Need for speed: AMD touts carbon-shrinking potential of new chip

Talk about great (unexpected) timing for a marketing campaign. As Intel grapples with a chipset design flaw, arch-rival Advanced Micro Devices is touting the ability of its new AMD E-350 Accelerated Processsing Unit (APU) technology to generate a serious reduction in carbon footprint impact compared with previous generations of its technology.

Talk about great (unexpected) timing for a marketing campaign. As Intel grapples with a chipset design flaw, arch-rival Advanced Micro Devices is touting the ability of its new AMD E-350 Accelerated Processsing Unit (APU) technology to generate a serious reduction in carbon footprint impact compared with previous generations of its technology.

Let's be clear, these developments are in no way related, and I was going to write about this AMD development anyway. But Intel's travails helped determined my timing.

Here's the skinny. Specifically, according to the research that AMD has done, an AMD Fusion APU reference system offers a 40 percent reduction in carbon emissions, compared with a system using the AMD Athlon Neo II Dual Core processor with an ATI Mobility Radeon HD 5430 graphics processor. The study looks at the entire lifecycle -- from silicon fabrication into the use phases of the technology within an integrated system. Most of the green IT benefits come from the much lower amount of energy that the technology uses, compared to previous generations of AMD technology.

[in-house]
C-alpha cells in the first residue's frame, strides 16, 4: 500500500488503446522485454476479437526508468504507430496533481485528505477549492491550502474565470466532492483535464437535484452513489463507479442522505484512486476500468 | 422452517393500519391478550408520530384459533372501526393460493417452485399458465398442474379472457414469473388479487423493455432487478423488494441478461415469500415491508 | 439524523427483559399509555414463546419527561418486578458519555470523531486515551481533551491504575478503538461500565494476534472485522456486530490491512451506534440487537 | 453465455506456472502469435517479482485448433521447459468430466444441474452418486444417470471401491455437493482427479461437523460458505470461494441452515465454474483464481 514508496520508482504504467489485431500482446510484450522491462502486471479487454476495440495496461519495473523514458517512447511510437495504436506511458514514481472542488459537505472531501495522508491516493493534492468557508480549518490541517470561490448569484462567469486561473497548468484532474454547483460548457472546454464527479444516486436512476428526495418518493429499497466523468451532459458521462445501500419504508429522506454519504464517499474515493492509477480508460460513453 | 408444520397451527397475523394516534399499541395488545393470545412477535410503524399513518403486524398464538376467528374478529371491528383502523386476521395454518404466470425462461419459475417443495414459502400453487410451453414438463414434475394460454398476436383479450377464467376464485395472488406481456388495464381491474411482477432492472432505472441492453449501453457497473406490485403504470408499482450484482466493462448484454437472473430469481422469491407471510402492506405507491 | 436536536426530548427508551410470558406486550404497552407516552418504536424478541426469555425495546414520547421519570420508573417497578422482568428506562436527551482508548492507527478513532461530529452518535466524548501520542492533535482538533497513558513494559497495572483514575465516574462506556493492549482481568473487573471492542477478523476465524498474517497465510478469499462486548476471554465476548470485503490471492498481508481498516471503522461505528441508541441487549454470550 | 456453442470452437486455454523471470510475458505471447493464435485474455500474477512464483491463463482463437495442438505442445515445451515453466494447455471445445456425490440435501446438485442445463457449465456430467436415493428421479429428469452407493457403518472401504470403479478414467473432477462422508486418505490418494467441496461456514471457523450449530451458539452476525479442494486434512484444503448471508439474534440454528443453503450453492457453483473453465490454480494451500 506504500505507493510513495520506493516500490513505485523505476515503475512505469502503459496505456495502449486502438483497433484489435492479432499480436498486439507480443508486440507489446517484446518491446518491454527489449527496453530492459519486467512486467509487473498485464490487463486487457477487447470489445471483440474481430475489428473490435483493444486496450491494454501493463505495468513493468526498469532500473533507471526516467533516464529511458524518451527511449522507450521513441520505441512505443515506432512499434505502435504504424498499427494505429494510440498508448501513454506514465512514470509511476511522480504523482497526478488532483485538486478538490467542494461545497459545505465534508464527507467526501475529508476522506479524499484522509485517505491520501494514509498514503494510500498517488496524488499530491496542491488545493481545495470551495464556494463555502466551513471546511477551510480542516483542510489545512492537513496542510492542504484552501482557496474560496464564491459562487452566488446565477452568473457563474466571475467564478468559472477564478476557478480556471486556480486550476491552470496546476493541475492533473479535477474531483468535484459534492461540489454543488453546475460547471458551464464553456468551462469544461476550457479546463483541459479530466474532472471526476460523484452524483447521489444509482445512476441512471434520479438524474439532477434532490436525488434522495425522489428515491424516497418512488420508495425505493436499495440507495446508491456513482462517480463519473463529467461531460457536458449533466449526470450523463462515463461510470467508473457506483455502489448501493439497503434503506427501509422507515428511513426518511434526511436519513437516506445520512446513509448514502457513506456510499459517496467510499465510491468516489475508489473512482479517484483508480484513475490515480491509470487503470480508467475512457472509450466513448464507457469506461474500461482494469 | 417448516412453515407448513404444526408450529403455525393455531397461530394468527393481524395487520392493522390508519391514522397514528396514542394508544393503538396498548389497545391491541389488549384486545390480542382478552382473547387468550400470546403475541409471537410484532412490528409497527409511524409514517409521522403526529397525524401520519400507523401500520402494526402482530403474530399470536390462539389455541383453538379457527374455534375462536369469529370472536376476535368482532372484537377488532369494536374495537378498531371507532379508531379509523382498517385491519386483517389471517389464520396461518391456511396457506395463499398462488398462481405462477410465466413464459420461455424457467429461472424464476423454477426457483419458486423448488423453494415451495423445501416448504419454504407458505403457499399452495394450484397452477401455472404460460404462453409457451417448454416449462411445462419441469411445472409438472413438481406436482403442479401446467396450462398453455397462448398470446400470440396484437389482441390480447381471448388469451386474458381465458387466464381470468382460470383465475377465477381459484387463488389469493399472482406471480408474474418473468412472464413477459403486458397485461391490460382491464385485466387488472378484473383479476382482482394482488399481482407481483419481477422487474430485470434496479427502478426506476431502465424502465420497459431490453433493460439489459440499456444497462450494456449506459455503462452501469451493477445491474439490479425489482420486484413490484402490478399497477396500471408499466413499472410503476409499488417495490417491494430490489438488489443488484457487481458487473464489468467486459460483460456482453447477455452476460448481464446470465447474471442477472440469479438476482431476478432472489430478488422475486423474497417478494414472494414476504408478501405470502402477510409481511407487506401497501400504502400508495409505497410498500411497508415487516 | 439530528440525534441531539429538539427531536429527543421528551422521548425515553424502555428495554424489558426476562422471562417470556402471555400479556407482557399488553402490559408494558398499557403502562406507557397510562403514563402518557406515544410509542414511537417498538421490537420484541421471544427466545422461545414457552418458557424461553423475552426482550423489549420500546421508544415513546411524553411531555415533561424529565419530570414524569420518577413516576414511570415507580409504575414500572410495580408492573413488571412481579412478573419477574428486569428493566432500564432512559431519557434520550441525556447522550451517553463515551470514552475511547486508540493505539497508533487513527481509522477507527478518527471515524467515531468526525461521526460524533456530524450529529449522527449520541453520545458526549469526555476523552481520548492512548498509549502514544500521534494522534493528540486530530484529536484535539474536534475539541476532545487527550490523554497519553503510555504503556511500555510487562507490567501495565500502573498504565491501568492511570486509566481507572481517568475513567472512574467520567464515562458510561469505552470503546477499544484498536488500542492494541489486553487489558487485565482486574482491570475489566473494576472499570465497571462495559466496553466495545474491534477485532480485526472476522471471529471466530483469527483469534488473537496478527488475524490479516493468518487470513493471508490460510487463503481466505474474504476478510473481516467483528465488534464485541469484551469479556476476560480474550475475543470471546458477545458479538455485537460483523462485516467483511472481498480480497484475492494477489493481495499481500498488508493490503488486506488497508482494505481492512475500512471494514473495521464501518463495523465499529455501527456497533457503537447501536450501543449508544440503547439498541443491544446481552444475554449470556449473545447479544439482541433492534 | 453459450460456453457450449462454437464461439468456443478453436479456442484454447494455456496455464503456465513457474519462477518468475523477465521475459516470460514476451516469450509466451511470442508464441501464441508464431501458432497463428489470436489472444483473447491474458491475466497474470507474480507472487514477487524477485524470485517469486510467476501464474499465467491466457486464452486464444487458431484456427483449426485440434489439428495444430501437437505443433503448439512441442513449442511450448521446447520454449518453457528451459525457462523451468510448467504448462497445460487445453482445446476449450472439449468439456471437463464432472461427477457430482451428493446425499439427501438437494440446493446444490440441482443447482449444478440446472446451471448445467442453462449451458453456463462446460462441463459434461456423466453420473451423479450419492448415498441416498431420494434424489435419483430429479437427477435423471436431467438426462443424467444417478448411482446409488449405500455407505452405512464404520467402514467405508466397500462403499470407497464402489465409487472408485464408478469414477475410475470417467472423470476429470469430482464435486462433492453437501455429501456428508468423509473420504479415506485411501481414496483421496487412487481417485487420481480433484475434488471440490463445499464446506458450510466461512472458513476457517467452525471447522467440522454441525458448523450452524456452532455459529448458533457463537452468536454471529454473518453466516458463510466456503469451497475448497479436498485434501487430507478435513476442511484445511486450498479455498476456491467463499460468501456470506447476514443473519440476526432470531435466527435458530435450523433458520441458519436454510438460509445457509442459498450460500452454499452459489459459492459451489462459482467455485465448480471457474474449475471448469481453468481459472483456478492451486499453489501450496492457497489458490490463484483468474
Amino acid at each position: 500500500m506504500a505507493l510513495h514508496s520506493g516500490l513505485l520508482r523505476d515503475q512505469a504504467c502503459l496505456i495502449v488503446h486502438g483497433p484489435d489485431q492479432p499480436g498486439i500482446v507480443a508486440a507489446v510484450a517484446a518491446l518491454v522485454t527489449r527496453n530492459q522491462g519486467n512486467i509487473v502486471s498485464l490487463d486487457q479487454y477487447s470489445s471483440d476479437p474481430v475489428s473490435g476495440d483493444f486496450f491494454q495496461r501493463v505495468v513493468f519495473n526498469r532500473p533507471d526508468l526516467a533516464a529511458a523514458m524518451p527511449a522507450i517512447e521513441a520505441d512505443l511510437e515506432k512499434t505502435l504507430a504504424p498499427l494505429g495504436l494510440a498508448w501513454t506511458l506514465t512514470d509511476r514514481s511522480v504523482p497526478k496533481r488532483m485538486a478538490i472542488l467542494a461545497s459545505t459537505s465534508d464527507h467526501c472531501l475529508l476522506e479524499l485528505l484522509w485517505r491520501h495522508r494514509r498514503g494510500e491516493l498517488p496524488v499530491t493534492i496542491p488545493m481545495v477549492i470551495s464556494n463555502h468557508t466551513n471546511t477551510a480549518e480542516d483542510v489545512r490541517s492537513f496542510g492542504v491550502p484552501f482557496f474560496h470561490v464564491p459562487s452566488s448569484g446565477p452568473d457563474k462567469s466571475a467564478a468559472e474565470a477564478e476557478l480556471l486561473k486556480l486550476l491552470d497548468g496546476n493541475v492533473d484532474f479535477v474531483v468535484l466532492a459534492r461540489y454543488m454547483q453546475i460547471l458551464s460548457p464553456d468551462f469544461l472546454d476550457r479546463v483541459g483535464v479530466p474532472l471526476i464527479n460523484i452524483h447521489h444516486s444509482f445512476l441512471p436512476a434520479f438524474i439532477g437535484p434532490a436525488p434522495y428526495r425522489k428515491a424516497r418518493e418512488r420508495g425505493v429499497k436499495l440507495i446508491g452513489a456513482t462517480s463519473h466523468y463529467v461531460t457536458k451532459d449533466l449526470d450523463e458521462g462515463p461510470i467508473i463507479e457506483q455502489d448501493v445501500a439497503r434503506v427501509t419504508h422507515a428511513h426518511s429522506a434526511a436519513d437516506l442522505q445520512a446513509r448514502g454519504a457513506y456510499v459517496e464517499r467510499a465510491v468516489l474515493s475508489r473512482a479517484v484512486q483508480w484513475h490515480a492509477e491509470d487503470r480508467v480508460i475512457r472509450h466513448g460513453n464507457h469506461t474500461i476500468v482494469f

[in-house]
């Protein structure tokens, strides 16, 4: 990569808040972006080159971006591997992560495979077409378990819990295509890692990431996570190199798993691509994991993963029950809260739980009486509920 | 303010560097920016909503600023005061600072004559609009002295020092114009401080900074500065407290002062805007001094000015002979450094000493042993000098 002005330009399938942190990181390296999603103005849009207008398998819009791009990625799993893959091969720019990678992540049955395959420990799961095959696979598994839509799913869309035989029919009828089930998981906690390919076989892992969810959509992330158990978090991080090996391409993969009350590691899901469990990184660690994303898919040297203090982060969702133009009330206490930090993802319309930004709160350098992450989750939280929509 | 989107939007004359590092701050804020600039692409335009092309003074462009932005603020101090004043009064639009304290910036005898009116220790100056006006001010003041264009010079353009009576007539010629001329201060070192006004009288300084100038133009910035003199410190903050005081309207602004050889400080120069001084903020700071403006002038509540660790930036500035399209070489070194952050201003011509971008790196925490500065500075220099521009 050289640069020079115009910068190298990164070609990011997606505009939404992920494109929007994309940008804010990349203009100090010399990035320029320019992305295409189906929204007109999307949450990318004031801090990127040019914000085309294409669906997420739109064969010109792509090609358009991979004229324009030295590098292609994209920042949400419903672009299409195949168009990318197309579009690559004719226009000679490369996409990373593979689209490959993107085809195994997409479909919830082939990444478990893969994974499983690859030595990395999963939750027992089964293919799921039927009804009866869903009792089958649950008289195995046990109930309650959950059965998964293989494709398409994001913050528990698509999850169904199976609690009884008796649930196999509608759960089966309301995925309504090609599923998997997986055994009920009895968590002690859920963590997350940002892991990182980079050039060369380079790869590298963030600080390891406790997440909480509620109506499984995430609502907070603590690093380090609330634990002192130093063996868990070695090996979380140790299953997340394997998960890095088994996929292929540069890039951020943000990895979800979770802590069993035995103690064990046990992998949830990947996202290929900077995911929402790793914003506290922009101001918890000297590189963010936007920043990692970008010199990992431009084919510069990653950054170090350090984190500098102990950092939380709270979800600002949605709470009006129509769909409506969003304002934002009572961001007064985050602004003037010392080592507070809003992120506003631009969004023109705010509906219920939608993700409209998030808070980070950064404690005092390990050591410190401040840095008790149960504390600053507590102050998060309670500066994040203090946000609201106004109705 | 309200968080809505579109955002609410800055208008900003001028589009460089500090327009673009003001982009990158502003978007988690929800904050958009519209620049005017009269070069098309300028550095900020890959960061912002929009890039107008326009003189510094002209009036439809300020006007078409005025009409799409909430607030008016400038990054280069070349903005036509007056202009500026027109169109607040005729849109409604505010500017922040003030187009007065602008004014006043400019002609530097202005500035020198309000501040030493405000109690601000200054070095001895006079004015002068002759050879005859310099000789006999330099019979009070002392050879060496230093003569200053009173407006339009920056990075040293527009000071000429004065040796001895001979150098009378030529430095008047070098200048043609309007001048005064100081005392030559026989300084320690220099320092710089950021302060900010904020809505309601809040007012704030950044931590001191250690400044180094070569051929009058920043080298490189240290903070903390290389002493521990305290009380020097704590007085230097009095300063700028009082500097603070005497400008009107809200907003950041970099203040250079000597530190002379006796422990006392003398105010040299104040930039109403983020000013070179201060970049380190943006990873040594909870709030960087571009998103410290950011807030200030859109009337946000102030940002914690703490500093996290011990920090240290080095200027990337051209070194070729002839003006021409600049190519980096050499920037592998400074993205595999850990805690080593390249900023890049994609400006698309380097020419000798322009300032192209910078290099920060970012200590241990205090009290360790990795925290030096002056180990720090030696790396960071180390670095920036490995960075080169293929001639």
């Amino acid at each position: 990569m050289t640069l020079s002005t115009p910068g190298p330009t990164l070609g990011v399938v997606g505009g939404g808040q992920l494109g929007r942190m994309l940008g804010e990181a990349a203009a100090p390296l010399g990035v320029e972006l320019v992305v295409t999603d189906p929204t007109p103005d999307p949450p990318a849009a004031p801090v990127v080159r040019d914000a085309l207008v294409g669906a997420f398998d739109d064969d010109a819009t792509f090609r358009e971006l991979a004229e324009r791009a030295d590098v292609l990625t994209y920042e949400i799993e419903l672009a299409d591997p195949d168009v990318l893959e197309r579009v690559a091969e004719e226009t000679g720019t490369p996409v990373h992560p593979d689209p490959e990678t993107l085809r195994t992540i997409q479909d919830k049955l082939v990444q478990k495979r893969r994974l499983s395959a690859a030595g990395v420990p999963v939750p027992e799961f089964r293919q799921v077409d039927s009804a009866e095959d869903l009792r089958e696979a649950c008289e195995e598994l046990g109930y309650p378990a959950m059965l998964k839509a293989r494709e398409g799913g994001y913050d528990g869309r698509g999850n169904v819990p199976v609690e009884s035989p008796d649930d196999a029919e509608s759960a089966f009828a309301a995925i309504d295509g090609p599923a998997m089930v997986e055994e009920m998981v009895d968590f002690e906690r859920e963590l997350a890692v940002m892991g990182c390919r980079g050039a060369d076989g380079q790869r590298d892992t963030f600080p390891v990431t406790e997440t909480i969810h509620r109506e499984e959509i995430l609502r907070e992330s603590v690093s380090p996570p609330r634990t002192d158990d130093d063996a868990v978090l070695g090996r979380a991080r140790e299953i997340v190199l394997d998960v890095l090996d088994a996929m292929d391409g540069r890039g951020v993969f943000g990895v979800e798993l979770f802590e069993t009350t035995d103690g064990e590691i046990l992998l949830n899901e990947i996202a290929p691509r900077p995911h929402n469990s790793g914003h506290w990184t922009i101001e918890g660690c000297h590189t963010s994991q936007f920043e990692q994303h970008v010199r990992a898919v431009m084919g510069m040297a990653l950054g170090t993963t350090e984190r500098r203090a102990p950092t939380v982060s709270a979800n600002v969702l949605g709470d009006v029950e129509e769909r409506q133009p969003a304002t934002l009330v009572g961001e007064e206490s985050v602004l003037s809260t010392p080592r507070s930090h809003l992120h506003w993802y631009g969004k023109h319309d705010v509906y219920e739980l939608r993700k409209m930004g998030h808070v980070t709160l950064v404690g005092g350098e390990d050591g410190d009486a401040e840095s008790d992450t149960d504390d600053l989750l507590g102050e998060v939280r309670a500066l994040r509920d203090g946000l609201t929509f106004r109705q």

The E-350 APU is a single-chip processor that combines a dual-core CPU with a DirectX11 discrete-class graphics processing unit. This particular technology is targeted at portable PCs, a market that is expected to reach 233 million units this year. Here's more about the whole AMD Fusion APU technology platform.

According to AMD's carbon footprint study, if AMD Fusion chips were to make it into just one-third of of those portable products, approximately 500,000 metric tons of carbon dioxide emissions could be saved annually. That's the equivalent of the emissions from 95,160 passenger vehicles.

I know, I know, the greenness of one chip versus another probably is just one thing you consider when you're choosing the processor for your new desktop or notebook. But given all that is going on for Intel right now, it might be time to step back and reconsider your other choices.